Sheelagh Mooney remembers the Irish composer, best remembered for his operas, especially ‘The Bohemian Girl’
Michael William Balfe was born to William Balfe, a violinist and dance teacher and Mary Ryan on the 15th May 1808 at 10, Pitt Street, in Dublin (now the site of the Westbury Hotel). Pitt Street was renamed in 1917 to Balfe Street to honour its most famous son.
Balfe was a child prodigy and by the age of nine had already performed his first violin recital in the Rotunda Concert rooms. Though he was a talented violinist he was also a gifted singer, a skilful conductor and eventually a globally renowned composer.
On the death of his father in 1823 at the age of fifteen, he left for London where he joined the orchestra of the Drury Lane Theatre as a violinist. The theatre was at the time under the direction of fellow Dubliner, Tom Cooke. Balfe eventually became leader of that orchestra.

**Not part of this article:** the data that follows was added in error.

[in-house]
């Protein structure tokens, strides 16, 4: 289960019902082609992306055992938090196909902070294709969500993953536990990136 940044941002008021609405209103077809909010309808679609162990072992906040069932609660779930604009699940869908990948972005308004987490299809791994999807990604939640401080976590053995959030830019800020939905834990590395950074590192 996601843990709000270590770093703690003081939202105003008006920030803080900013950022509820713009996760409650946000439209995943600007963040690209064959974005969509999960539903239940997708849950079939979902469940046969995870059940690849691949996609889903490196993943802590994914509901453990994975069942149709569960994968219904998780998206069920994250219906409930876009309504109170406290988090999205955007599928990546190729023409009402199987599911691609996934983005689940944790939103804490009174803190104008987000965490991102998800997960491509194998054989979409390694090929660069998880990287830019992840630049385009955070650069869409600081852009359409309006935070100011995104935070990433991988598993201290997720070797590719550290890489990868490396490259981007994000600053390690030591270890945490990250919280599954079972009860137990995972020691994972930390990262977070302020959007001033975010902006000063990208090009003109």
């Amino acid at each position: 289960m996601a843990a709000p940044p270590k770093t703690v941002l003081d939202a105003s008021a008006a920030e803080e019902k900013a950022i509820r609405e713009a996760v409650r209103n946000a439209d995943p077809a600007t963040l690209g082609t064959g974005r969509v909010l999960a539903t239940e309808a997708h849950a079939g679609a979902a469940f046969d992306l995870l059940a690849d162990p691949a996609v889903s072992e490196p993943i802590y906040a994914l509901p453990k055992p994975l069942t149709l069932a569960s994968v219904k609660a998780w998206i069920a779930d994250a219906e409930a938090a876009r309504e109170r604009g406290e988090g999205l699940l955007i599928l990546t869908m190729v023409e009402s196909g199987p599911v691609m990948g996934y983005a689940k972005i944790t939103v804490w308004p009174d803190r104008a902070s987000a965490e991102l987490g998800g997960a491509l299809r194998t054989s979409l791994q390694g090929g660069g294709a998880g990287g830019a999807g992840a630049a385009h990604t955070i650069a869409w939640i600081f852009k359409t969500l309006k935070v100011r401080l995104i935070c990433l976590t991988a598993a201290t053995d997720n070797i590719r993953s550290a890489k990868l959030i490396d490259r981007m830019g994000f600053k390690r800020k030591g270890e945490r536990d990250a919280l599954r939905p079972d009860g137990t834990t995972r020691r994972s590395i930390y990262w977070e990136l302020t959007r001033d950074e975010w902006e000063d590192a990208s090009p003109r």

In 1825 a wealthy Russian patron captivated by Balfe’s genius sponsored him to travel to Italy to study composing and operatic singing.
In 1827 while continuing his studies in Paris he met with Rossini who further supported and encouraged his singing and musical studies in Italy.
Continue reading in this week’s Ireland’s Own